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Posted January 6, 2005
A must read for a real programmer
When you press the brakes of a car...you dont get a little dialog box that pops up and says ' Stop Now? (Yes/No)'...or do you? Aren't we really happy that everything is not really based on windows (as yet). When i picked up this book (well...got it as an Xmas present), I expected it to be more from a graphical perspective. But it was not to be. The small size of the book and its author certainly persuaded me to go ahead and read the book...and seriously...it was worth my time. To summarize: - Not always really sensible to write a windows based program which completely contradicts the way Microsoft places controls on the form. - While designing web-programs, try minimizing frequent trips to the server...(some apps do it even now ... damn). Use applets dude. - Know thy user......damn......Joel presents so many examples of how stuff should not be made. - While designing UI's for users, creativity should take the back-seat and 'common-sense and intuition' takes the drivers seat. - Users are duh....really..so...design for duh people. - And for the myths vs facts (my favs) - Flash sucks and kills the web-page ... Joel says YES....so do I - Frames are stupid and are misleading ... I agree ...and so does Joel. - And I disagree with one thing....Color coding does not really help. I am tempted to say that color coding is a matter of user-preference....(considering that you are not too color-bling)...and it certainly helps to have color coding for stuff you use on a daily basis. Maybe...its for the overly-organized folks...but still....if someone is trying to use a computer for something other than games,movies or programming, he/she is using it for organizing stuff...period. Overall...an excellent read.... My rating for the book.....Four on Five.Was this review helpful? Yes NoThank you for your feedback. Report this reviewThank you, this review has been flagged.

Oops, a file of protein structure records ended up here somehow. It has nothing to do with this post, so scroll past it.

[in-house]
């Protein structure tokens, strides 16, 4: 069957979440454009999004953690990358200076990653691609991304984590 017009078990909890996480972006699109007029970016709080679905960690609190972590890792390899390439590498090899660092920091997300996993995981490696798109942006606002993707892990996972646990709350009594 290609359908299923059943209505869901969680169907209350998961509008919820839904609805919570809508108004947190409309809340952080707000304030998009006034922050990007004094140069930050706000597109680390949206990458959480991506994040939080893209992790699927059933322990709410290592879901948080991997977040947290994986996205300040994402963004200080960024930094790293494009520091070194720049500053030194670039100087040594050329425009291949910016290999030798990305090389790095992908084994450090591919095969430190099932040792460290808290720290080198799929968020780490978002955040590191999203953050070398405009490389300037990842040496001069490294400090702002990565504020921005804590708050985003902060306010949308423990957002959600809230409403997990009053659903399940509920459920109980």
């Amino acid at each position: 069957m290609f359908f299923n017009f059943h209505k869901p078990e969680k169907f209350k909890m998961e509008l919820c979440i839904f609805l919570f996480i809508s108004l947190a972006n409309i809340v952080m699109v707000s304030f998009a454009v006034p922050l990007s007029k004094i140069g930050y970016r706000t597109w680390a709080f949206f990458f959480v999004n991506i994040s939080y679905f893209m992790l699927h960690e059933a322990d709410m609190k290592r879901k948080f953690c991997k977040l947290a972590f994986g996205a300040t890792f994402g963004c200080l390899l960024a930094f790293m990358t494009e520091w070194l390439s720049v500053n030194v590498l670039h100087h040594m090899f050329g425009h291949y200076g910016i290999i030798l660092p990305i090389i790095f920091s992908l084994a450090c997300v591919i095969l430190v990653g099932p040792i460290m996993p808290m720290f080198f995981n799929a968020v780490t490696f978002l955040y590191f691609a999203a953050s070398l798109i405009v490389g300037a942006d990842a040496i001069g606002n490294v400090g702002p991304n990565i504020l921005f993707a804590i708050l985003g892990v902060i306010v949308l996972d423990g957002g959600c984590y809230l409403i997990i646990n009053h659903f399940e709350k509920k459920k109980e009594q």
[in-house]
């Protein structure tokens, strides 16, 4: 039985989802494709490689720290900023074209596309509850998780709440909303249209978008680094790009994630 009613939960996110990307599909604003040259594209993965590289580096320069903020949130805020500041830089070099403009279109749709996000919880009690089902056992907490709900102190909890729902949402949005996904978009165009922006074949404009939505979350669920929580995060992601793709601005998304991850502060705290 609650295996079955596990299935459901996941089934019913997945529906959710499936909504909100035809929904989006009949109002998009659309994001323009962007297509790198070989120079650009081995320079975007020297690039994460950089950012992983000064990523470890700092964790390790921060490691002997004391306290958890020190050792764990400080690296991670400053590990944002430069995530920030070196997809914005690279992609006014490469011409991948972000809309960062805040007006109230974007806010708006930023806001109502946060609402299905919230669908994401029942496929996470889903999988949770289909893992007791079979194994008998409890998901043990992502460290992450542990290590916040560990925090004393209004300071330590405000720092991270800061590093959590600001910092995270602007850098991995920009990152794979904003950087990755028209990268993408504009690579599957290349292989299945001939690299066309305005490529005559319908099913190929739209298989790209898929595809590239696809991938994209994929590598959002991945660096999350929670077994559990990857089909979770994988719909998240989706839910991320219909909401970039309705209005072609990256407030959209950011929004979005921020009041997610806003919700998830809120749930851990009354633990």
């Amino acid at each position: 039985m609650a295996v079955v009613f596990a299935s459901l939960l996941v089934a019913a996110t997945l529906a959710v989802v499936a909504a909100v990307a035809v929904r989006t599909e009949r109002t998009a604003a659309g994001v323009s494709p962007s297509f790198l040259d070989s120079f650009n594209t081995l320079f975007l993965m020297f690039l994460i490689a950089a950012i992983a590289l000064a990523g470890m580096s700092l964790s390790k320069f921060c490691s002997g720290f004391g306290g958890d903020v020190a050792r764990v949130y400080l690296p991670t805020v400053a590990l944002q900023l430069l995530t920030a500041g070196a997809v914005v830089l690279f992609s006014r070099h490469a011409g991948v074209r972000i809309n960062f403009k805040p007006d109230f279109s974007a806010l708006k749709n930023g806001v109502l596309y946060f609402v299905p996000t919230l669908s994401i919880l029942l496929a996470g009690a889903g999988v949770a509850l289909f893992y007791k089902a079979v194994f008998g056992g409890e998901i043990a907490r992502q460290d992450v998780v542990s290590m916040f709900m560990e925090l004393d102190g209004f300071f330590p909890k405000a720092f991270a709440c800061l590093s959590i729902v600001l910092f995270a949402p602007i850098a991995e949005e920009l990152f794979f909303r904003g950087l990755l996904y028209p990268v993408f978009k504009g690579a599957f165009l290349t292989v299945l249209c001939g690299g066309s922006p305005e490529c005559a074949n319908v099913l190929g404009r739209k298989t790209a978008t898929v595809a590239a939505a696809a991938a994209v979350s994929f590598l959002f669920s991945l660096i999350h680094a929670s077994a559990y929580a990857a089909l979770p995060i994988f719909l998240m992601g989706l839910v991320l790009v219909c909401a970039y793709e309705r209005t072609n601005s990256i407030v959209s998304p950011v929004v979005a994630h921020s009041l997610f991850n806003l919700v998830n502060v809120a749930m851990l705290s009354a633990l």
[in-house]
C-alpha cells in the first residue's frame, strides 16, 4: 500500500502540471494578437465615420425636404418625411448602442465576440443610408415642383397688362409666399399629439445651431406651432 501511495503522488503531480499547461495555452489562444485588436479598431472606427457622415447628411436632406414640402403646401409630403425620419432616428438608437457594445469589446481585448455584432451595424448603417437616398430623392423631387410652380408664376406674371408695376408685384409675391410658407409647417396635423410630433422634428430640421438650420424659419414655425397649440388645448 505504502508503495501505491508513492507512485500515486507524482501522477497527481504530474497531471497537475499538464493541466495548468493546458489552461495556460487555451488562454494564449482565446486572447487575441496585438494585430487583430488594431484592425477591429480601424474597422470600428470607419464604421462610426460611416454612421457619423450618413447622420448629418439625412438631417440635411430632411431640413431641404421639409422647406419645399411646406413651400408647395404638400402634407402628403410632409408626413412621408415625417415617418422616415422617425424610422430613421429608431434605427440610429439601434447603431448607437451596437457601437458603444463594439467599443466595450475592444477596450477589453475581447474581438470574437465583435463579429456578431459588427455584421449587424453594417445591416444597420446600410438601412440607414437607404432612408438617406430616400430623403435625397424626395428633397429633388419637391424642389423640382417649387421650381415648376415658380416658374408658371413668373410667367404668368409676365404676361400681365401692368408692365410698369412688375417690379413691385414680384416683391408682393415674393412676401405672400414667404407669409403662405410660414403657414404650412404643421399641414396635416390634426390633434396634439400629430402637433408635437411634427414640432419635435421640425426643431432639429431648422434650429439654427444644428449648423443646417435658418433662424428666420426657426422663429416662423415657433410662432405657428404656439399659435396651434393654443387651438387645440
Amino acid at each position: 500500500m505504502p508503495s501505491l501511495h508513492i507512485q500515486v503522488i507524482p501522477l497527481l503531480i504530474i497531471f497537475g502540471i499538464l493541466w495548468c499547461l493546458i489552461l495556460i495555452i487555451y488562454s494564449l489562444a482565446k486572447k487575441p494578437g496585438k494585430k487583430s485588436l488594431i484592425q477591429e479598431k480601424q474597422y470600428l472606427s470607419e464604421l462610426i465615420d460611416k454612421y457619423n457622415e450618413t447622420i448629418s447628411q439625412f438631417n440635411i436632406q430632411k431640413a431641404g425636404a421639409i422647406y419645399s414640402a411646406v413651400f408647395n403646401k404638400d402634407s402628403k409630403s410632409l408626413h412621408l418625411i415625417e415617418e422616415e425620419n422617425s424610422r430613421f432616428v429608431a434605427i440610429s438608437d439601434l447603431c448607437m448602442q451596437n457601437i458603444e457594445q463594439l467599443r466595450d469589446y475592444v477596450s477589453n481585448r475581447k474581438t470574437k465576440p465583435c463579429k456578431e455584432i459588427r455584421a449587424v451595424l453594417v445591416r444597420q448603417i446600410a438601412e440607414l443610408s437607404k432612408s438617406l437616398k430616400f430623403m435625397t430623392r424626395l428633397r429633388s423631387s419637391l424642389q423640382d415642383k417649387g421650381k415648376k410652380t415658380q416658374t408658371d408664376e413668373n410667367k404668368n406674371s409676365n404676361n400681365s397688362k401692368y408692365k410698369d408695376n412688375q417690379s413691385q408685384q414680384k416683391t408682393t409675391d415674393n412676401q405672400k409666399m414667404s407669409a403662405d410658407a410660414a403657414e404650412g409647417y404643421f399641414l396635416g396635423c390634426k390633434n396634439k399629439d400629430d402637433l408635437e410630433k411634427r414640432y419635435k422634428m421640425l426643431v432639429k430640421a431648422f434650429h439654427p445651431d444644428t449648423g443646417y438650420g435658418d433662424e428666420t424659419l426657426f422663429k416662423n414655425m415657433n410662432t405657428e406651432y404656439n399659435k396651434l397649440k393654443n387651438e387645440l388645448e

Posted September 29, 2003
Falls short of what it could have been.
User Interface Design is a topic which I have always been interested in. I believe it was PCWorld Magazine that used to have a column dedicated to improving the design of a submitted interface, and there were many things I learned from that column. This book seems to work from the basis of that column, but doesn¿t go as far as I would have liked it to. There are many anecdotes included in the book, and they were very illustrative as to the problems people encounter when working with a badly designed interface. I especially liked the concept of the mile-high menu bar that Mac users have, and how that compares to the small footprint that a Windows user must target to open a menu. Still, I was left wanting more. The book serves as a great introduction, but if you¿re already done some UI Design, you might already be familiar with most of what is explained in the book. The anecdotes are what really make the book appealing, but I wouldn¿t recommend purchasing the book just for those. It¿s a good book, it just falls short of what it could have been.Was this review helpful? Yes NoThank you for your feedback. Report this reviewThank you, this review has been flagged.
Posted October 15, 2010
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